The challenge with interior decorating is not simply discovering a style you like but finding a style that harmonizes with your house, your spouse, and your life. Transitional design can solve a number of these decorating conundrums.
You should consider transitional design if:
· Your home’s original style clashes with your personal style. The Upper Valley faces a housing shortage, and as a result, many recent home buyers have settled for houses that do not fit their styling preferences.
· You are seeking a comfortable contemporary style. To you, the spare lines of modernism are too harsh but an overstuffed sofa seems too casual.
· You have an evolving sense of style but want a few well-made investment pieces that will harmonize with your changing tastes.
· Your partner prefers contemporary home design while you prefer a traditional approach.
Transitional design offers a compromise for each of these decorating difficulties because it blends traditional and modern elements. Beloved as a classic, traditional style emphasizes symmetry and comfort, but this style may feel dated or a dull. Meanwhile, modern design seeks inspiration from mid-century modernism and Art Deco. Simple lines characterize this style. Some adore modern design’s simplicity and shapeliness, while others find it cool and unwelcoming.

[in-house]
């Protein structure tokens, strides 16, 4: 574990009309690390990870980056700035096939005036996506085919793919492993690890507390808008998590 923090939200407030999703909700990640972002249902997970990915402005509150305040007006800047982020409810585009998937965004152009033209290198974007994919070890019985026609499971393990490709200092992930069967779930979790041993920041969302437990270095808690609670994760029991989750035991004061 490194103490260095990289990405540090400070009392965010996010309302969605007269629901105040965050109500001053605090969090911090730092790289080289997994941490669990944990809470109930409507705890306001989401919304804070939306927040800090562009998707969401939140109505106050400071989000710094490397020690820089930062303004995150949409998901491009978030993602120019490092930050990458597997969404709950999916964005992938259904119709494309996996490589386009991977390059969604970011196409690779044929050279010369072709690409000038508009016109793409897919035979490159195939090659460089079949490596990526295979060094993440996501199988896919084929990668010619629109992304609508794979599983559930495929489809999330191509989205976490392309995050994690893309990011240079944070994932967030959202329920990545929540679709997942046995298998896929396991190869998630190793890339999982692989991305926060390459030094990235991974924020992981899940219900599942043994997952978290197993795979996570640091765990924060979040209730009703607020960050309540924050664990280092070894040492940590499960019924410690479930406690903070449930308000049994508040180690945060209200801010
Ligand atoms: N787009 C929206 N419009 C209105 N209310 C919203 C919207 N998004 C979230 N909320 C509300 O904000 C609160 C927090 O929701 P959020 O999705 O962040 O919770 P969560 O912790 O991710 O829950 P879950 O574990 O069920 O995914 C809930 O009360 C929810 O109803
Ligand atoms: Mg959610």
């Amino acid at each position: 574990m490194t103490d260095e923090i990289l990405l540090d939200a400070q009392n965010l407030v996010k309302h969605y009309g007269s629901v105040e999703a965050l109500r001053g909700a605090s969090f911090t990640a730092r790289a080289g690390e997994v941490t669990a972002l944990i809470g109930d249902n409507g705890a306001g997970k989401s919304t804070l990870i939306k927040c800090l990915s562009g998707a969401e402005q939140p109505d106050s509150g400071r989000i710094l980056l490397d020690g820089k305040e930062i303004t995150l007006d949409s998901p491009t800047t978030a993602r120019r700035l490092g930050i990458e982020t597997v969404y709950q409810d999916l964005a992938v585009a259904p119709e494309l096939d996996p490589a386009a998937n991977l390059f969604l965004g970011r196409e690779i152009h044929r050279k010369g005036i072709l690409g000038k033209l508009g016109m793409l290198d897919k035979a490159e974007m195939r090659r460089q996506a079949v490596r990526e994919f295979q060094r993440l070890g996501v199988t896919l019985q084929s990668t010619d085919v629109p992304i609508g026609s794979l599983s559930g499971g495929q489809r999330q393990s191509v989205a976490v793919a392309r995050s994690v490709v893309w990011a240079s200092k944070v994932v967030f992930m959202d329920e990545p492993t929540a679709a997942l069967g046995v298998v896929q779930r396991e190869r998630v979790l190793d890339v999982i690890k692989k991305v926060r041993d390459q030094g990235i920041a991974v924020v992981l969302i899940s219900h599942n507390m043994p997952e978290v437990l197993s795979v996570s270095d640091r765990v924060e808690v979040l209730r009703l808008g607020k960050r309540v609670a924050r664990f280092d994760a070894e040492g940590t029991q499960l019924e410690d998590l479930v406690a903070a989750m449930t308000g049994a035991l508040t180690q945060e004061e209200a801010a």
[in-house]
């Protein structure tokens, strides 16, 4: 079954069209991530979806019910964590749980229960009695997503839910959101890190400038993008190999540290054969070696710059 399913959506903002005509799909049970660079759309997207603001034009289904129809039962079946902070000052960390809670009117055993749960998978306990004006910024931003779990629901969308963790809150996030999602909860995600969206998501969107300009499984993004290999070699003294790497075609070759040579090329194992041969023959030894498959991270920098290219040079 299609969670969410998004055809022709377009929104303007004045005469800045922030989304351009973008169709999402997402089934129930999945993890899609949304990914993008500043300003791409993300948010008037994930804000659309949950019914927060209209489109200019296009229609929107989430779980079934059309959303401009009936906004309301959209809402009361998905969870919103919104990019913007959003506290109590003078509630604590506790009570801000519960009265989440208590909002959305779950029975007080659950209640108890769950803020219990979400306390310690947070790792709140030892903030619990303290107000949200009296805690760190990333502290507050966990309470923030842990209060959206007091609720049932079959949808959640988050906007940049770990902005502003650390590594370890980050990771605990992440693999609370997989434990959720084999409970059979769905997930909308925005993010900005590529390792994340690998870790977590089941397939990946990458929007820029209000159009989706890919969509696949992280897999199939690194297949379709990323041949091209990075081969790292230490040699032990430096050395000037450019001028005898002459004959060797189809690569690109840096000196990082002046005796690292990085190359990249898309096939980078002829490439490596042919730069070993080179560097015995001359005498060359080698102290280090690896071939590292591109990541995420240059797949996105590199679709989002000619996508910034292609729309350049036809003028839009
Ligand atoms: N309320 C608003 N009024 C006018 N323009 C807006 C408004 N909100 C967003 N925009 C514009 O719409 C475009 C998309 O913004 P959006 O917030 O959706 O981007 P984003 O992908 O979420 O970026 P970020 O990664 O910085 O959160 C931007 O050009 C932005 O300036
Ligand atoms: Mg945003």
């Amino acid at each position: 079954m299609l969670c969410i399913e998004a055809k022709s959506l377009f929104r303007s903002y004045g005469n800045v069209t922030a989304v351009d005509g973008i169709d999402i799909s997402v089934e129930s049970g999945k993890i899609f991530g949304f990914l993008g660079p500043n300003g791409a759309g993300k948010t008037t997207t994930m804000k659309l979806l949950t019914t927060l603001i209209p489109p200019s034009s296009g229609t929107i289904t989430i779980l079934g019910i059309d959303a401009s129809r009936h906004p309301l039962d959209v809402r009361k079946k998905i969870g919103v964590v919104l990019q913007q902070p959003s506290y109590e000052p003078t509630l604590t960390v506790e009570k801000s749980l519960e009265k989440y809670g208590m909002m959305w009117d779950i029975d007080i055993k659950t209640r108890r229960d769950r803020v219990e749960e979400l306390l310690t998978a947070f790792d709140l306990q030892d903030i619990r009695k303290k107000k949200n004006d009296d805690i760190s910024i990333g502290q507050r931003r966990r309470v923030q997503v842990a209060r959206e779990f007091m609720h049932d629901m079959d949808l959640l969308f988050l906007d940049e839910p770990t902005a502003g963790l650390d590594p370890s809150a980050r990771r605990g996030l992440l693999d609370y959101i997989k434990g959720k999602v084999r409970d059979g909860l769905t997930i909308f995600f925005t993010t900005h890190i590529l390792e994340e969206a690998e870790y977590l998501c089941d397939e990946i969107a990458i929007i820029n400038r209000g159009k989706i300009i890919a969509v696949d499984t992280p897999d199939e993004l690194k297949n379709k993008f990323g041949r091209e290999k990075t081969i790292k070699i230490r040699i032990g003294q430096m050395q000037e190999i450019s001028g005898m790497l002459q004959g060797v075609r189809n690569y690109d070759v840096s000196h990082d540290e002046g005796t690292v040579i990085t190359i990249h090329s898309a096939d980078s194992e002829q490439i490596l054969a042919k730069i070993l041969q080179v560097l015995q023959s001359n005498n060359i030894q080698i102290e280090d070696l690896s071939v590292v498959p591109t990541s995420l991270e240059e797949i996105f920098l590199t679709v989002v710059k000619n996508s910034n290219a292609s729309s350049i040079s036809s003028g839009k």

Bridging the two, transitional furniture features a simple silhouette with a few precise details. Less spare than mid-century modern furniture, transitional furniture is sleeker than traditional furniture. Influences from Scandinavian, Shaker, and Japanese design infuse the furniture with a crisp, light feeling. A transitional sofa may curve softly, or a bed frame may feature geometrical squares. Thus, transitional furniture appears equally at home next to a modern lamp or an antique bed stand. While offering a middle ground for differing aesthetics, transitional furniture remains thoroughly elegant in itself. Compromise has never been so comely.